International Screening Limits-Plasma
Definition and Recommendations for their Application in the Control of
Substances prohibited in racing are defined in Clause 10 of Article 6A of the International Agreement on Breeding, Racing and Wagering; accordingly therapeutic substances used for the treatment of racehorses are covered within this definition and prohibited by the rules of racing at all concentrations. In order for laboratories to report the presence of certain therapeutic substances in a consistent manner, International Screening Limits (ISLs) have been agreed for these substances.
The ISL is the urine or plasma concentration adopted for the screening of a specified therapeutic prohibited substance; it is derived from administration studies followed by a risk analysis consisting of two components: a risk assessment (evaluation of the effect of the substance and factors related to its control) and a risk management (decision step for harmonisation). ISLs are harmonised detection limits agreed following input by international consensus and are conveyed by instruction from racing authorities to their laboratories. The ISLs are simply the detection limits to be used by the laboratories when screening for certain therapeutic substances as instructed by the authorities; they are not international thresholds. When the screening procedure indicates the ISL, in either urine or plasma, has been exceeded, all that is required is qualitative confirmatory analysis (usually by mass spectrometry) to confirm the presence or absence of the prohibited substance. Quantification is not required.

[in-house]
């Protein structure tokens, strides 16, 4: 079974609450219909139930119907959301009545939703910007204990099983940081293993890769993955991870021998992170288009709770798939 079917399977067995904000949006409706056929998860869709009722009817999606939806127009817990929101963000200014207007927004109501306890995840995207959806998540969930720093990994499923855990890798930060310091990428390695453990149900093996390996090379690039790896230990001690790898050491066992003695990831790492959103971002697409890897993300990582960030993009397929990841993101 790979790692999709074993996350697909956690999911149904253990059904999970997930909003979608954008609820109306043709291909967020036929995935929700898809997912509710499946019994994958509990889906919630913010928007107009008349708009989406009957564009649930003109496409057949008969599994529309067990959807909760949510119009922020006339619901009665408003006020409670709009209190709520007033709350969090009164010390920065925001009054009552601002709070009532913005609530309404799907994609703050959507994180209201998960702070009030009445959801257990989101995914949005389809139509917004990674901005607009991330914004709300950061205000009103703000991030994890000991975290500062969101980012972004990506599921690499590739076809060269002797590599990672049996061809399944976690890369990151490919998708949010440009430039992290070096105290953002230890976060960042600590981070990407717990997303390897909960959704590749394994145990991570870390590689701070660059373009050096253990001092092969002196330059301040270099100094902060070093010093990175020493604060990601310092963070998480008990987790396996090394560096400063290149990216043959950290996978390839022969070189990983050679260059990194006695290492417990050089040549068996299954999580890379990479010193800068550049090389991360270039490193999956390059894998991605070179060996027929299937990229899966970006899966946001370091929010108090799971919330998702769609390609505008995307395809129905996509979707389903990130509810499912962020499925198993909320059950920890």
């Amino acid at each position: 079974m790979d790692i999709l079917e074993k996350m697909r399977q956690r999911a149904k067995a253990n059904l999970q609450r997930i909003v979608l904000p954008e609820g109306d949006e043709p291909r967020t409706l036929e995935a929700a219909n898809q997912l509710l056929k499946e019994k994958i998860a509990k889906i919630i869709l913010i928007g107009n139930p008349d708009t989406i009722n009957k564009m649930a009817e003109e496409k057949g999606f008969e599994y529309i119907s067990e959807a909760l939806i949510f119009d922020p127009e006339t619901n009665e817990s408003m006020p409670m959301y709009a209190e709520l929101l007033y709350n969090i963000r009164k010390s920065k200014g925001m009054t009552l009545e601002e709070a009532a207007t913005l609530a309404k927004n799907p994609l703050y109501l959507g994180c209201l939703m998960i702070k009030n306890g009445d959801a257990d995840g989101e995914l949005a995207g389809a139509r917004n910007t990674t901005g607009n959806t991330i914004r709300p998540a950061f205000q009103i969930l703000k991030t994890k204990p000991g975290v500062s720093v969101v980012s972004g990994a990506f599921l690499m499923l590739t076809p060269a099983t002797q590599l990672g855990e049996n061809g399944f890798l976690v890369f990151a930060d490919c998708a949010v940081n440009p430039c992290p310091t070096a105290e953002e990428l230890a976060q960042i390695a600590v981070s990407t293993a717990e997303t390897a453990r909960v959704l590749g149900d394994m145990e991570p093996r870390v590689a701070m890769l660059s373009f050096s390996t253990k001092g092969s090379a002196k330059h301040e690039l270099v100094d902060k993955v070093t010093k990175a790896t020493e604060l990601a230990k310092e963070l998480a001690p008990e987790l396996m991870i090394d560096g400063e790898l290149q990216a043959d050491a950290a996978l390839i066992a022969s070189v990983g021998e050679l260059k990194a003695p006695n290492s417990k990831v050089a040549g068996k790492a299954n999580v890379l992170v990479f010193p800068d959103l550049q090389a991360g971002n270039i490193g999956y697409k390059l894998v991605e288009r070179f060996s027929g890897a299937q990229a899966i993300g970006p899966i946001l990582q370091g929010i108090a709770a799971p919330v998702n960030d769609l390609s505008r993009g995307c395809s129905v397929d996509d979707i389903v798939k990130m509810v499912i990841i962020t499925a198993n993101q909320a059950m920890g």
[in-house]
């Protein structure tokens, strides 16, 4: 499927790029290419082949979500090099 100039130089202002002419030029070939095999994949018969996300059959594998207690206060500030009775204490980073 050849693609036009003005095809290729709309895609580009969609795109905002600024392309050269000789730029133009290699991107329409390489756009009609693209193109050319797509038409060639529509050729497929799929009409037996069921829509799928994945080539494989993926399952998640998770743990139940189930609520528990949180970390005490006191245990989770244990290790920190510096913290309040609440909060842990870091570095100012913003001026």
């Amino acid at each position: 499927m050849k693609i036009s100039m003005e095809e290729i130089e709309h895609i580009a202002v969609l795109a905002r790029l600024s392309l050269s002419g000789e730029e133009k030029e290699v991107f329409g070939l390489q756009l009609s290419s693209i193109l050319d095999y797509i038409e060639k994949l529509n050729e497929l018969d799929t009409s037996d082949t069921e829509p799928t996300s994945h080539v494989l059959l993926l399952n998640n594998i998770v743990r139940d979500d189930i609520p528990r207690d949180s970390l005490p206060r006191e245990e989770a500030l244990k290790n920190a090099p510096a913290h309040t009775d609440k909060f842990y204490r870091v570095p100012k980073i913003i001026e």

International Screening Limits and signatory countries
|International Screening Limits - March 2016|
|Substance||International Screening Limit|
(nanograms per millilitre in plasma)
|*a Controlled by 3'-hydroxydetomidine|